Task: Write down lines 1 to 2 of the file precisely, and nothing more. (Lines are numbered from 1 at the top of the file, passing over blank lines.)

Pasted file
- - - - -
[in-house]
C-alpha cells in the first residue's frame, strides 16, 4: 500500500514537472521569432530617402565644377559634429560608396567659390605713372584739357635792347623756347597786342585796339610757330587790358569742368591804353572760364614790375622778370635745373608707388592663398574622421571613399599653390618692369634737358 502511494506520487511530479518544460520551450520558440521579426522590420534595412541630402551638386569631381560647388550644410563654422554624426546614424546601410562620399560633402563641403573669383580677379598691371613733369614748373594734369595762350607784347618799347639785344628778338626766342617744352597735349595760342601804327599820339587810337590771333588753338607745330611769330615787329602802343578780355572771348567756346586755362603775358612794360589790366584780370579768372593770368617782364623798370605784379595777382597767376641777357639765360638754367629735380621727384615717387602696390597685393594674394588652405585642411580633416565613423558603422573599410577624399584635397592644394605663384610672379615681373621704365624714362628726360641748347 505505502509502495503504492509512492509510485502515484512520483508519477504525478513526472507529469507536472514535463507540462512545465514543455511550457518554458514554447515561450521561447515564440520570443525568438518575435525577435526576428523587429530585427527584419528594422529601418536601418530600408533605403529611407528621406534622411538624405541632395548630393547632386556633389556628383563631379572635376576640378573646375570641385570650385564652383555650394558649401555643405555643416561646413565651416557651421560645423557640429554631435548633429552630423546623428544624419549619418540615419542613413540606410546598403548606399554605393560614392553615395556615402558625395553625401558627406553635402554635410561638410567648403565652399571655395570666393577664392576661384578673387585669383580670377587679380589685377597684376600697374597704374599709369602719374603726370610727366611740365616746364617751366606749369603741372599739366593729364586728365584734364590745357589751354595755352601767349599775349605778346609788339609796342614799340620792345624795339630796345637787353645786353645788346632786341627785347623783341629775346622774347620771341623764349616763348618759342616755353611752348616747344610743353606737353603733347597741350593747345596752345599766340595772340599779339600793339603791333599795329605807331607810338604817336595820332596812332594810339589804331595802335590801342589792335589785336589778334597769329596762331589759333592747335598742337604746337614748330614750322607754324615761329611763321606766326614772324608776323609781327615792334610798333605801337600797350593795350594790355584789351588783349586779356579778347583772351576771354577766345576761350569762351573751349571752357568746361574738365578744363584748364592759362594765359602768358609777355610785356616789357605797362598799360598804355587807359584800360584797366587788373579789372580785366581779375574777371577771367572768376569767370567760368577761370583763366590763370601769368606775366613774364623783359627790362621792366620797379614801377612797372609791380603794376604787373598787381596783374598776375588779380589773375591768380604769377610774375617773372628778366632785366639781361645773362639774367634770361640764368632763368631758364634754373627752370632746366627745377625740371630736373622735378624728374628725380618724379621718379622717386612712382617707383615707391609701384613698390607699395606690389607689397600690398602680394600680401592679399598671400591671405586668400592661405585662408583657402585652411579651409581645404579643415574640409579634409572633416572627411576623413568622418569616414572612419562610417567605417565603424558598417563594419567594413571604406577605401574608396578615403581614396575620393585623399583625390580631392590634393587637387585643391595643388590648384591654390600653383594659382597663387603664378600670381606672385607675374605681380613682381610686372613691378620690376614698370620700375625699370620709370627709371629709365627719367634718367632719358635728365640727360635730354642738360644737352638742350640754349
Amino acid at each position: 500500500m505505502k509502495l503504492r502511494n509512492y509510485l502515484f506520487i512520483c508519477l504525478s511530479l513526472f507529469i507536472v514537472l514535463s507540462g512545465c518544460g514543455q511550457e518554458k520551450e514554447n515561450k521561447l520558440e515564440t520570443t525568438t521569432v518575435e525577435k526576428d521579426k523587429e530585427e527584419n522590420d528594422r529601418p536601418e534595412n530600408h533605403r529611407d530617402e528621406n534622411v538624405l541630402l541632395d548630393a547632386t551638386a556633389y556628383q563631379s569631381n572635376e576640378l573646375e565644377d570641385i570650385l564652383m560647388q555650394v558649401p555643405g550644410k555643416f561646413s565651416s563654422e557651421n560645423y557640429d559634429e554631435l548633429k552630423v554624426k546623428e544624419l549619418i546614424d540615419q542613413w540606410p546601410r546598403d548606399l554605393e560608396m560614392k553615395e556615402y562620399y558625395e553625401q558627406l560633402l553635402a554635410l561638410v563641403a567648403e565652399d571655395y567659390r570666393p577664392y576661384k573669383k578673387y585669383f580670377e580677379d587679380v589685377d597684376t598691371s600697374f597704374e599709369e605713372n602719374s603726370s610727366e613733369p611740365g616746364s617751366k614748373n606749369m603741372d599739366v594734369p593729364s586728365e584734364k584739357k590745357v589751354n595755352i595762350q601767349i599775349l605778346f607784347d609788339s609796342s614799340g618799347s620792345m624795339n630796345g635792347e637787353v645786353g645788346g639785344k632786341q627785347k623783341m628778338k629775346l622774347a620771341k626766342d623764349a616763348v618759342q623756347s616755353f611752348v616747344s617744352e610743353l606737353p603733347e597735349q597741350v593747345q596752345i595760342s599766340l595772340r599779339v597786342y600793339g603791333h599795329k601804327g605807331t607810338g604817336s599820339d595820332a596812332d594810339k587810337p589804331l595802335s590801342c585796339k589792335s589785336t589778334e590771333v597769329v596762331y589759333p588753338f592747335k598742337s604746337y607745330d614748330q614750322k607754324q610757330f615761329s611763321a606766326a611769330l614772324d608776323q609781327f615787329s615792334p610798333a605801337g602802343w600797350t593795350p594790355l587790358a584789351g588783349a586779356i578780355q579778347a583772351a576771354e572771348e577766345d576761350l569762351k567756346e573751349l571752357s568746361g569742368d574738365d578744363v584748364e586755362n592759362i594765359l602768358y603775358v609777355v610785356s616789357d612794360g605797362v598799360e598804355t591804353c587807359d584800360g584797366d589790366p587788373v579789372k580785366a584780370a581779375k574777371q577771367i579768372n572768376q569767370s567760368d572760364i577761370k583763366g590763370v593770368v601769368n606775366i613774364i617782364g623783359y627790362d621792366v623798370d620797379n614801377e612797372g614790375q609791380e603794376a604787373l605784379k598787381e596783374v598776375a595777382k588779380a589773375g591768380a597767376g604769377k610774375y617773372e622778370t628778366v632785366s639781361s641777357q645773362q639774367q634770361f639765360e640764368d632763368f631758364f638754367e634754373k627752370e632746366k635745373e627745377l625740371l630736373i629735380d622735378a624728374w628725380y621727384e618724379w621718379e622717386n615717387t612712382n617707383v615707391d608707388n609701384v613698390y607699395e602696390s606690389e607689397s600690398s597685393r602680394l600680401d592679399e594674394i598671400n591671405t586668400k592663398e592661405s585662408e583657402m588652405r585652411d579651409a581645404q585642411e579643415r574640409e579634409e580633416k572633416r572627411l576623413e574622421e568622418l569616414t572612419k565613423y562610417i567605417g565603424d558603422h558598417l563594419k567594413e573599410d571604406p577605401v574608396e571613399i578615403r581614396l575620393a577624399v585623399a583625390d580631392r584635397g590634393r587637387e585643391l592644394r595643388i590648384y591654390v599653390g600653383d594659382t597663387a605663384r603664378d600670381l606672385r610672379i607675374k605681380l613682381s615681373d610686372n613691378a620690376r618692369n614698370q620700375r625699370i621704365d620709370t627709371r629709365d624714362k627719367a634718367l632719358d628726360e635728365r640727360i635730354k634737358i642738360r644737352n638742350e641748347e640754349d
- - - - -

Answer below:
[in-house]
C-alpha cells in the first residue's frame, strides 16, 4: 500500500514537472521569432530617402565644377559634429560608396567659390605713372584739357635792347623756347597786342585796339610757330587790358569742368591804353572760364614790375622778370635745373608707388592663398574622421571613399599653390618692369634737358 502511494506520487511530479518544460520551450520558440521579426522590420534595412541630402551638386569631381560647388550644410563654422554624426546614424546601410562620399560633402563641403573669383580677379598691371613733369614748373594734369595762350607784347618799347639785344628778338626766342617744352597735349595760342601804327599820339587810337590771333588753338607745330611769330615787329602802343578780355572771348567756346586755362603775358612794360589790366584780370579768372593770368617782364623798370605784379595777382597767376641777357639765360638754367629735380621727384615717387602696390597685393594674394588652405585642411580633416565613423558603422573599410577624399584635397592644394605663384610672379615681373621704365624714362628726360641748347 505505502509502495503504492509512492509510485502515484512520483508519477504525478513526472507529469507536472514535463507540462512545465514543455511550457518554458514554447515561450521561447515564440520570443525568438518575435525577435526576428523587429530585427527584419528594422529601418536601418530600408533605403529611407528621406534622411538624405541632395548630393547632386556633389556628383563631379572635376576640378573646375570641385570650385564652383555650394558649401555643405555643416561646413565651416557651421560645423557640429554631435548633429552630423546623428544624419549619418540615419542613413540606410546598403548606399554605393560614392553615395556615402558625395553625401558627406553635402554635410561638410567648403565652399571655395570666393577664392576661384578673387585669383580670377587679380589685377597684376600697374597704374599709369602719374603726370610727366611740365616746364617751366606749369603741372599739366593729364586728365584734364590745357589751354595755352601767349599775349605778346609788339609796342614799340620792345624795339630796345637787353645786353645788346632786341627785347623783341629775346622774347620771341623764349616763348618759342616755353611752348616747344610743353606737353603733347597741350593747345596752345599766340595772340599779339600793339603791333599795329605807331607810338604817336595820332596812332594810339589804331595802335590801342589792335589785336589778334597769329596762331589759333592747335598742337604746337614748330614750322607754324615761329611763321606766326614772324608776323609781327615792334610798333605801337600797350593795350594790355584789351588783349586779356579778347583772351576771354577766345576761350569762351573751349571752357568746361574738365578744363584748364592759362594765359602768358609777355610785356616789357605797362598799360598804355587807359584800360584797366587788373579789372580785366581779375574777371577771367572768376569767370567760368577761370583763366590763370601769368606775366613774364623783359627790362621792366620797379614801377612797372609791380603794376604787373598787381596783374598776375588779380589773375591768380604769377610774375617773372628778366632785366639781361645773362639774367634770361640764368632763368631758364634754373627752370632746366627745377625740371630736373622735378624728374628725380618724379621718379622717386612712382617707383615707391609701384613698390607699395606690389607689397600690398602680394600680401592679399598671400591671405586668400592661405585662408583657402585652411579651409581645404579643415574640409579634409572633416572627411576623413568622418569616414572612419562610417567605417565603424558598417563594419567594413571604406577605401574608396578615403581614396575620393585623399583625390580631392590634393587637387585643391595643388590648384591654390600653383594659382597663387603664378600670381606672385607675374605681380613682381610686372613691378620690376614698370620700375625699370620709370627709371629709365627719367634718367632719358635728365640727360635730354642738360644737352638742350640754349